Local Repair schemes have a topological correlation that cuts across working paths and Network Plan approaches have a correlation that impacts the entire network. Backup Capacity Recovery schemes may require differing amounts of "backup capacity" in the event of a fault. This capacity will be dependent on the traffic characteristics of the network. However, it may also be dependent on the particular protection plan selection algorithms as well as the signaling and re-routing methods. Additive Latency Recovery schemes may introduce additive latency for traffic. For example, a recovery path may take many more hops than the working path. This may be dependent on the recovery path selection algorithms. Quality of Protection Recovery schemes can be considered to encompass a spectrum of "packet survivability" which may range from "relative" to "absolute". Relative survivability may mean that the packet is on an equal footing with other traffic of, as an example, the same diff-serv code point (DSCP) in contending for the resources of the portion of the network that survives the failure. Absolute survivability may mean that the survivability of the protected traffic has explicit guarantees. Re-ordering Recovery schemes may introduce re-ordering of packets. Also the action of putting traffic back on preferred paths might cause packet re-ordering. State Overhead As the number of recovery paths in a protection plan grows, the state required to maintain them also grows. Schemes may require differing numbers of paths to maintain certain levels of coverage, etc. The state required may also depend on the particular scheme used for recovery. The state overhead may be a function of several parameters. For example, the number of recovery paths and the number of the protected facilities (links, nodes, or shared link risk groups (SRLGs)).
Loss Recovery schemes may introduce a certain amount of packet loss during switchover to a recovery path. Schemes that introduce loss during recovery can measure this loss by evaluating recovery times in proportion to the link speed. In case of link or node failure a certain packet loss is inevitable. Coverage Recovery schemes may offer various types of failover coverage. The total coverage may be defined in terms of several metrics: I. Fault Types: Recovery schemes may account for only link faults or both node and link faults or also degraded service. For example, a scheme may require more recovery paths to take node faults into account. II. Number of concurrent faults: dependent on the layout of recovery paths in the protection plan, multiple fault scenarios may be able to be restored. III. Number of recovery paths: for a given fault, there may be one or more recovery paths. IV. Percentage of coverage: dependent on a scheme and its implementation, a certain percentage of faults may be covered. This may be subdivided into percentage of link faults and percentage of node faults. V. The number of protected paths may effect how fast the total set of paths affected by a fault could be recovered. The ratio of protection is n/N, where n is the number of protected paths and N is the total number of paths.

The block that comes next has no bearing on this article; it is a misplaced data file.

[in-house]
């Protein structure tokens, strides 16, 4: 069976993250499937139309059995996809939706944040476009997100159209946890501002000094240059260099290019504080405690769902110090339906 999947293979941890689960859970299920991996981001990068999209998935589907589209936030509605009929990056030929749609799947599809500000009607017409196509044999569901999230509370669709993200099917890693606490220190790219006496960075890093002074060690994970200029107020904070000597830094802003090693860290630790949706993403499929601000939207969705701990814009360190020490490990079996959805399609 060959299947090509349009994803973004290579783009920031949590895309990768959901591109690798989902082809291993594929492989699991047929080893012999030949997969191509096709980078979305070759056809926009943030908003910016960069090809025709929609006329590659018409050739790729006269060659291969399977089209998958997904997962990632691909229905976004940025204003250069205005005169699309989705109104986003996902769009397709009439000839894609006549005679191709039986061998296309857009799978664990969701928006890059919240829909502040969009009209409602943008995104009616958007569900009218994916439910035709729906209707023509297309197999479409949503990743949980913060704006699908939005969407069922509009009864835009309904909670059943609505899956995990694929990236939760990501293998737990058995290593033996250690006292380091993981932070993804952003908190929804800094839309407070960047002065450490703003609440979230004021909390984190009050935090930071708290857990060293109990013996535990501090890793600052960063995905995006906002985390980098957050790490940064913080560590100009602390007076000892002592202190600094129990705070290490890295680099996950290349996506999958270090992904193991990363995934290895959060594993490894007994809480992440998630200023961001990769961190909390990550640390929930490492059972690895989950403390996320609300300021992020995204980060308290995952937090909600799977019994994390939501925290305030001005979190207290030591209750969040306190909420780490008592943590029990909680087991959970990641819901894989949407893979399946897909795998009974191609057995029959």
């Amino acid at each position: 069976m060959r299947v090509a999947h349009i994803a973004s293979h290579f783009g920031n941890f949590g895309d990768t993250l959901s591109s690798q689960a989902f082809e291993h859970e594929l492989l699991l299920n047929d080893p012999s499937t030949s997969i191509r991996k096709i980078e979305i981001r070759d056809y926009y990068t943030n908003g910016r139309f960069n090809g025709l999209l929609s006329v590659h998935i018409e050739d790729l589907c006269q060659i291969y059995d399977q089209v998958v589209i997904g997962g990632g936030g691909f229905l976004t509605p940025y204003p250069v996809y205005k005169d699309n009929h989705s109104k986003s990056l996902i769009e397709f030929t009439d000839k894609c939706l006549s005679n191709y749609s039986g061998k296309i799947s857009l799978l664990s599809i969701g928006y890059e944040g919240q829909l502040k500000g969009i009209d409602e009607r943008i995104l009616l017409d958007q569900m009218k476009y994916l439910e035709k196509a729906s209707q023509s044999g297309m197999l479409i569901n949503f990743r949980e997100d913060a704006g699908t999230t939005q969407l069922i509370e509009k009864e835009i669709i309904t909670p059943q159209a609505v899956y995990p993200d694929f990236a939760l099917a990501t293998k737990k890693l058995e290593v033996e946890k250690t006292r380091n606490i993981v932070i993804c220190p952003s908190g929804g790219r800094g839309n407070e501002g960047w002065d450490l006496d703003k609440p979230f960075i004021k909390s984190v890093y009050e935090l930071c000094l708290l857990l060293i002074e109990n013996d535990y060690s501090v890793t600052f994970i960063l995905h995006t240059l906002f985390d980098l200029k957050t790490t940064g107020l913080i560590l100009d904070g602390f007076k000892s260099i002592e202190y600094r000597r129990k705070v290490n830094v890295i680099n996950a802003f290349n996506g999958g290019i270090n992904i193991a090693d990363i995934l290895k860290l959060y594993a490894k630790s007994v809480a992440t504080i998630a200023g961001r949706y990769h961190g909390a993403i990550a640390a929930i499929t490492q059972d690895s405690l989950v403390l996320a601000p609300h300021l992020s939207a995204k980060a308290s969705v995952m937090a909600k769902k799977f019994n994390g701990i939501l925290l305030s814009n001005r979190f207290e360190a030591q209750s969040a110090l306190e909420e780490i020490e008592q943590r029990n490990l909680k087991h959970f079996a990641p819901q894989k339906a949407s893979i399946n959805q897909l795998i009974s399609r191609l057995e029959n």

[RFC3031] Rosen, E., Viswanathan, A. and R. Callon, "Multiprotocol Label Switching Architecture", RFC 3031, January 2001. [RFC2702] Awduche, D., Malcolm, J., Agogbua, J., O'Dell, M. and J. McManus, "Requirements for Traffic Engineering Over MPLS", RFC 2702, September 1999. [RFC3209] Awduche, D., Berger, L., Gan, D., Li, T., Srinivasan, V. and G. Swallow, "RSVP-TE Extensions to RSVP for LSP Tunnels", RFC 3209, December 2001. [RFC3212] Jamoussi, B. (Ed.), Andersson, L., Callon, R., Dantu, R., Wu, L., Doolan, P., Worster, T., Feldman, N., Fredette, A., Girish, M., Gray, E., Heinanen, J., Kilty, T. and A. Malis, "Constraint-Based LSP Setup using LDP", RFC 3212, January 2002.
[MPLS-BACKUP] Vasseur, J. P., Charny, A., LeFaucheur, F., and Achirica, "MPLS Traffic Engineering Fast reroute: backup tunnel path computation for bandwidth protection", Work in Progress. [MPLS-PATH] Haung, C., Sharma, V., Owens, K., Makam, V. "Building Reliable MPLS Networks Using a Path Protection Mechanism", IEEE Commun. Mag., Vol. 40, Issue 3, March 2002, pp. 156-162. [RFC2205] Braden, R., Zhang, L., Berson, S., Herzog, S., "Resource ReSerVation Protocol (RSVP) -- Version 1 Functional Specification", RFC 2205, September 1997. Section 11, and is not repeated below.) Ben Mack-Crane Tellabs Operations, Inc. 1415 West Diehl Road Naperville, IL 60563 Phone: (630) 798-6197 EMail: Ben.Mack-Crane@tellabs.com Srinivas Makam Eshernet, Inc. 1712 Ada Ct. Naperville, IL 60540 Phone: (630) 308-3213 EMail: Smakam60540@yahoo.com
Ken Owens Edward Jones Investments 201 Progress Parkway St. Louis, MO 63146 Phone: (314) 515-3431 EMail: email@example.com Changcheng Huang Carleton University Minto Center, Rm. 3082 1125 Colonial By Drive Ottawa, Ont. K1S 5B6 Canada Phone: (613) 520-2600 x2477 EMail: Changcheng.Huang@sce.carleton.ca Jon Weil Brad Cain Storigen Systems 650 Suffolk Street Lowell, MA 01854 Phone: (978) 323-4454 EMail: firstname.lastname@example.org Loa Andersson EMail: email@example.com Bilel Jamoussi Nortel Networks 3 Federal Street, BL3-03 Billerica, MA 01821, USA Phone:(978) 288-4506 EMail: firstname.lastname@example.org
Angela Chiu AT&T Labs-Research 200 Laurel Ave. Rm A5-1F13 Middletown , NJ 07748 Phone: (732) 420-9061 EMail: email@example.com Seyhan Civanlar Lemur Networks, Inc. 135 West 20th Street, 5th Floor New York, NY 10011 Phone: (212) 367-7676 EMail: firstname.lastname@example.org